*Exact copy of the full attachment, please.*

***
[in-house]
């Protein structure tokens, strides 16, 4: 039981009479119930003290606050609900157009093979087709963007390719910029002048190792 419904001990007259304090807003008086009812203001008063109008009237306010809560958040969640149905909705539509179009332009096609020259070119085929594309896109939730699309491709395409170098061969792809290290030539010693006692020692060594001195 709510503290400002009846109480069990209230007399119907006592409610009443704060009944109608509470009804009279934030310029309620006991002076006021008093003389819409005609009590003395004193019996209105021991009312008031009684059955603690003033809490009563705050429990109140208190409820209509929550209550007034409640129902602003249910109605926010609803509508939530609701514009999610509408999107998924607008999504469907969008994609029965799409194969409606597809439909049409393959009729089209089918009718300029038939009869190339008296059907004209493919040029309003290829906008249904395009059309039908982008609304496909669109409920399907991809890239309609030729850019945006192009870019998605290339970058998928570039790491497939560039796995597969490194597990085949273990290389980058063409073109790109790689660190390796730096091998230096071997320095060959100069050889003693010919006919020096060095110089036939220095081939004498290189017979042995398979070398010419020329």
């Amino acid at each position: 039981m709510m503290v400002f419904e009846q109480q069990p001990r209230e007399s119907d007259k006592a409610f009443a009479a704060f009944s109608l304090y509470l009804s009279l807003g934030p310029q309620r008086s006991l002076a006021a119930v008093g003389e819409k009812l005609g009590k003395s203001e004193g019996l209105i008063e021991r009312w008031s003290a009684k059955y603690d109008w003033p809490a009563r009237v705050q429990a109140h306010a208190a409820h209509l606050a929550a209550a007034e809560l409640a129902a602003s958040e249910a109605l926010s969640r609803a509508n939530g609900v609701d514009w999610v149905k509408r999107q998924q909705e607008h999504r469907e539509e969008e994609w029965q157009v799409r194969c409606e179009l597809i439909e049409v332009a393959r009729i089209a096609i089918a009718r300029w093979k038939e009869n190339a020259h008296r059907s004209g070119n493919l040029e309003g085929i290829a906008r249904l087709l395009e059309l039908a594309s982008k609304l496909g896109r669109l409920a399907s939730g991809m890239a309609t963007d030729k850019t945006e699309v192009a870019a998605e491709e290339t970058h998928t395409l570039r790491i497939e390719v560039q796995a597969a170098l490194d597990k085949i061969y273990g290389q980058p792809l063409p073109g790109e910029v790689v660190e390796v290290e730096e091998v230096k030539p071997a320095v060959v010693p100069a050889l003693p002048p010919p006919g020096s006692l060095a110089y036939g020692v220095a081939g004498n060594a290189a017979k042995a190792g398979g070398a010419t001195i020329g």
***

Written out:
[in-house]
């Protein structure tokens, strides 16, 4: 039981009479119930003290606050609900157009093979087709963007390719910029002048190792 419904001990007259304090807003008086009812203001008063109008009237306010809560958040969640149905909705539509179009332009096609020259070119085929594309896109939730699309491709395409170098061969792809290290030539010693006692020692060594001195 709510503290400002009846109480069990209230007399119907006592409610009443704060009944109608509470009804009279934030310029309620006991002076006021008093003389819409005609009590003395004193019996209105021991009312008031009684059955603690003033809490009563705050429990109140208190409820209509929550209550007034409640129902602003249910109605926010609803509508939530609701514009999610509408999107998924607008999504469907969008994609029965799409194969409606597809439909049409393959009729089209089918009718300029038939009869190339008296059907004209493919040029309003290829906008249904395009059309039908982008609304496909669109409920399907991809890239309609030729850019945006192009870019998605290339970058998928570039790491497939560039796995597969490194597990085949273990290389980058063409073109790109790689660190390796730096091998230096071997320095060959100069050889003693010919006919020096060095110089036939220095081939004498290189017979042995398979070398010419020329």
């Amino acid at each position: 039981m709510m503290v400002f419904e009846q109480q069990p001990r209230e007399s119907d007259k006592a409610f009443a009479a704060f009944s109608l304090y509470l009804s009279l807003g934030p310029q309620r008086s006991l002076a006021a119930v008093g003389e819409k009812l005609g009590k003395s203001e004193g019996l209105i008063e021991r009312w008031s003290a009684k059955y603690d109008w003033p809490a009563r009237v705050q429990a109140h306010a208190a409820h209509l606050a929550a209550a007034e809560l409640a129902a602003s958040e249910a109605l926010s969640r609803a509508n939530g609900v609701d514009w999610v149905k509408r999107q998924q909705e607008h999504r469907e539509e969008e994609w029965q157009v799409r194969c409606e179009l597809i439909e049409v332009a393959r009729i089209a096609i089918a009718r300029w093979k038939e009869n190339a020259h008296r059907s004209g070119n493919l040029e309003g085929i290829a906008r249904l087709l395009e059309l039908a594309s982008k609304l496909g896109r669109l409920a399907s939730g991809m890239a309609t963007d030729k850019t945006e699309v192009a870019a998605e491709e290339t970058h998928t395409l570039r790491i497939e390719v560039q796995a597969a170098l490194d597990k085949i061969y273990g290389q980058p792809l063409p073109g790109e910029v790689v660190e390796v290290e730096e091998v230096k030539p071997a320095v060959v010693p100069a050889l003693p002048p010919p006919g020096s006692l060095a110089y036939g020692v220095a081939g004498n060594a290189a017979k042995a190792g398979g070398a010419t001195i020329g």